For anyone who watched the Academy Awards 2017, the jaw-dropping best picture mix-up for La La Land and Moonlight might have brought to mind a long-circulated Oscars conspiracy regarding Marisa Tomei. Although the two events aren't exactly alike, it's no wonder connections between the 2017 ceremony and a moment at the awards all the way back in 1993 are being drawn.
At the 65th Annual Academy Awards, a shocked Tomei took the stage to accept the Oscar for best supporting actress from presenter Jack Palance thanks to her work in My Cousin Vinnie. Elated and giggly, she celebrated other Hollywood actresses in her speech, profusely thanked costar Joe Pesci, proceeded to the press room to take photos with best supporting actor winner Gene Hackman, and that was that. Except, it wasn't; what should have been a purely celebratory milestone in her career ended up turning into one of Hollywood's oldest and most interesting award season rumors.
Although no one was knocking Tomei's talent, there were a lot of odds stacked against the young actress's win that upped the plausibility of a conspiracy that her surprise Oscars victory wasn't supposed to happen. For starters, her experience and name brand in the industry compared to those of the four other actresses nominated in her category — Miranda Richardson, Vanessa Redgrave, Judy Davis, and Joan Plowright — was severely lacking. Before playing Mona Lisa Vito in My Cousin Vinny in 1992, her most notable Hollywood achievement had been a 22-episode stint in the late '80s sitcom A Different World, along with a small handful of bit parts in films like Oscar and Zandalee. Not only did she not have the lengthy resumés of her competition, but she also had yet to garner the level of respect that is seen by many as critical for winning an Oscars campaign.
On top of her shallow IMDB credits, My Cousin Vinny isn't exactly Oscars bait. Redgrave's Howards End and Richardson's Damage, for instance, are the kind of darker dramas that typically appeal to the Academy's voters over mainstream comedies. Further damning the likelihood of a win for My Cousin Vinny was its release date (March 13, 1992), which happened over a year before the 1993 Oscars ceremony. In other words, it didn't premiere during the usual "Oscar season" in the late Fall and early Winter, when studios start pushing their heavier, high-brow films for consideration.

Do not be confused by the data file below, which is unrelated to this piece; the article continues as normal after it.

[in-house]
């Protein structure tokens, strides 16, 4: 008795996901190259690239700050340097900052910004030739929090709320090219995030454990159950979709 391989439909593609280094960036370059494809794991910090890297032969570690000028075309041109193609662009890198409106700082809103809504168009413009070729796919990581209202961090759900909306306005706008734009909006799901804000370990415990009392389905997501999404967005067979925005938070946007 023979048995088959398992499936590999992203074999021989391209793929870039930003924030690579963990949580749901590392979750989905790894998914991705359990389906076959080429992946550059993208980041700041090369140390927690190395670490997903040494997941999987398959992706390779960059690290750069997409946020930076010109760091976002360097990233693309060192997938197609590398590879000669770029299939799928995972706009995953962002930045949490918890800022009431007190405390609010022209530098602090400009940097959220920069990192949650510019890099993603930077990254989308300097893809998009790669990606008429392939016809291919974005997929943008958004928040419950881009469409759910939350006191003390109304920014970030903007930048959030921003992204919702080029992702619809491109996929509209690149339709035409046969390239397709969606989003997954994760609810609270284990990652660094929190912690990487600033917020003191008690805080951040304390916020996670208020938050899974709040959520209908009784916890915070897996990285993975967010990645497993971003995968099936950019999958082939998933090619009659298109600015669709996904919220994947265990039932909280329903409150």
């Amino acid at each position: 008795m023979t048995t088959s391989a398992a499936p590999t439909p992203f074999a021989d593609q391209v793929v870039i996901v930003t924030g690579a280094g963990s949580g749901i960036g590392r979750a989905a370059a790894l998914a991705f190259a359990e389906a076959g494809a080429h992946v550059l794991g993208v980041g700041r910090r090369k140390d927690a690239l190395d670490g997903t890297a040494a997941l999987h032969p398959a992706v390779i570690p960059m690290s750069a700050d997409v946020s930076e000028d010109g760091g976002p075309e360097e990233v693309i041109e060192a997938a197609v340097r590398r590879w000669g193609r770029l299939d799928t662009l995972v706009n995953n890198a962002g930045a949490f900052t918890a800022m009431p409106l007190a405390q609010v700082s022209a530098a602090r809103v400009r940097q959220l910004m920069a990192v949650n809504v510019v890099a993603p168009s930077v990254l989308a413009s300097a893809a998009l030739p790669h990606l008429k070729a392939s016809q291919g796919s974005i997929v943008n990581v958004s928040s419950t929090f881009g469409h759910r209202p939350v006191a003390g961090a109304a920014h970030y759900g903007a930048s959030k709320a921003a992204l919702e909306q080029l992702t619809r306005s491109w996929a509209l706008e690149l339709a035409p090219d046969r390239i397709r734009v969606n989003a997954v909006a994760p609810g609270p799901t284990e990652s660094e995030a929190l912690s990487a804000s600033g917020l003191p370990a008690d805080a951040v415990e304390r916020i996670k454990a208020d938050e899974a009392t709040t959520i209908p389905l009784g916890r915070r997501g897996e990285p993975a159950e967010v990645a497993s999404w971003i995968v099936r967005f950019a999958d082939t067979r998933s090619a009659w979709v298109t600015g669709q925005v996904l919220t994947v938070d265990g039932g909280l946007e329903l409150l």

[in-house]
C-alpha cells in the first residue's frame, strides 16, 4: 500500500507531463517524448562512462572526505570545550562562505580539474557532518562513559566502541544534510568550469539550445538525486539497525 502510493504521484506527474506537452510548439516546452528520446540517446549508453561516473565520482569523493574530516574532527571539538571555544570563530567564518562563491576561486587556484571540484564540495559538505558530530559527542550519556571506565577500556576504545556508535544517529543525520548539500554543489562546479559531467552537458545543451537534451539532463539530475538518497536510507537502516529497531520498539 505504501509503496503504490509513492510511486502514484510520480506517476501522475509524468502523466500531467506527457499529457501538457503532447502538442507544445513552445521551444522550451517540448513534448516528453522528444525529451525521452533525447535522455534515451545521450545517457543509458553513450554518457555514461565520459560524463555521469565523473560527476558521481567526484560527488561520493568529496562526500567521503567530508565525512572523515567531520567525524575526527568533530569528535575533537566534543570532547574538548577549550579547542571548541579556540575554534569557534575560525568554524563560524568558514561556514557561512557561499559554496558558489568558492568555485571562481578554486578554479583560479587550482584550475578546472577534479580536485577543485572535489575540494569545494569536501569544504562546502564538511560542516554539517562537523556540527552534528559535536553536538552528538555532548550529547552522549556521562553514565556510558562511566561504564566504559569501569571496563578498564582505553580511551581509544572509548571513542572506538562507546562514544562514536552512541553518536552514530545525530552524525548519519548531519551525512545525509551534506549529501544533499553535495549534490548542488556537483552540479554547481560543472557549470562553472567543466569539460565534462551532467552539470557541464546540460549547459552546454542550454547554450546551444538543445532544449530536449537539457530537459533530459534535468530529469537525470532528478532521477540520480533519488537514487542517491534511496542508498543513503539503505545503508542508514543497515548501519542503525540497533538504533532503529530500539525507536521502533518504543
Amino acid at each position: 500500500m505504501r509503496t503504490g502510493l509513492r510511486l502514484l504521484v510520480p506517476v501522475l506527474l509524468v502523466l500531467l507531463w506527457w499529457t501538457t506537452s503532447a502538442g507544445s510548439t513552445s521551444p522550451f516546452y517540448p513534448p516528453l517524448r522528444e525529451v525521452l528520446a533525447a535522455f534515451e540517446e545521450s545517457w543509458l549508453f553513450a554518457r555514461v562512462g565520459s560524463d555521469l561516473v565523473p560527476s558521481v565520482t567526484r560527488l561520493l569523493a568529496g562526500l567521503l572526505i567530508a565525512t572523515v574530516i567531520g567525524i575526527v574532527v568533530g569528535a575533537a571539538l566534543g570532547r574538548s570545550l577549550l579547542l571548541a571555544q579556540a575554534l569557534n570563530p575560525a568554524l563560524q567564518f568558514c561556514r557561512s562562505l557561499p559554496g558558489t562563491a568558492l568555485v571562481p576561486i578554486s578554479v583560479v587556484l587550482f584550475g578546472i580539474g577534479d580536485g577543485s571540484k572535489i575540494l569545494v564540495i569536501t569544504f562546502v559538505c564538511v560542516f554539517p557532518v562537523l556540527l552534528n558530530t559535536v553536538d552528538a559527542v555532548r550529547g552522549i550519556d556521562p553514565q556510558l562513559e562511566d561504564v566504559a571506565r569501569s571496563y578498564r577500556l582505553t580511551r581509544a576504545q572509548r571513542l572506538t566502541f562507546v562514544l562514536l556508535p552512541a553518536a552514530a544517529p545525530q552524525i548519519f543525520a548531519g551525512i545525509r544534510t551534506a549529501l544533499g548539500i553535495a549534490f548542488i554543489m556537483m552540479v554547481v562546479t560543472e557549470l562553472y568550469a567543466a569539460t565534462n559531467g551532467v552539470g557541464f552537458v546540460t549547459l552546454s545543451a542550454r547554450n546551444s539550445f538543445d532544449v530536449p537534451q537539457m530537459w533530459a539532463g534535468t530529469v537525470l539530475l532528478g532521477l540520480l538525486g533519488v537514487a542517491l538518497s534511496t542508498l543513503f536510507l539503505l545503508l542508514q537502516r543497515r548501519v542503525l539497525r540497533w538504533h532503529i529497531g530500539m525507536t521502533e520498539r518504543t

What finally got people talking about the fact the award might have originally been meant for a different actress, however, was a blurb in The Hollywood Reporter the morning after the Oscars that year, as Gawker's Rich Juzwiak pointed out in 2015. "And the loser is: bad Oscar rumor," the title of the item reads, before revealing that "the former son-in-law of a distinguished Academy Award winner" claimed presenter Palance wasn't able to read the name of the true winner inside of the envelope, so he just happened to call out Tomei's name instead, since hers was the last one on the teleprompter. Entertainment Weekly also acknowledged the conspiracy in a 1994 post, which insinuated the rumor had been started as a way to sully Tomei's otherwise blossoming career.
Despite multiple write-ups, the rumor has since proved false (it even has its own Snopes page).
At the time an Academy spokesman told EW that if the rumor were true and Palance pulled Tomei's name out of thin air, "It's the policy of the Academy that should wrong information be given, a Price Waterhouse rep is empowered to go on stage and make the correction." It's obvious the long-circulated conspiracy is false (no matter how juicy), and the recent La La Land and Moonlight snafu only further proves that a mistakenly announced winner would not be allowed to take the award for themselves, regardless of how awkward things might get onstage (a La La Land producer eventually cleared things up for the audience and told Moonlight to come onstage to accept their prize).
For her part, Tomei escaped the Hollywood rumor mill with nothing more than a potentially bruised ego. She went on to receive two more Oscar nominations for best supporting actress (for 2001's In the Bedroom and 2008's The Wrestler), and has had a steady career ever since. You'll be able to see her next as Peter Parker's Aunt May in Marvel's Spider-Man: Homecoming.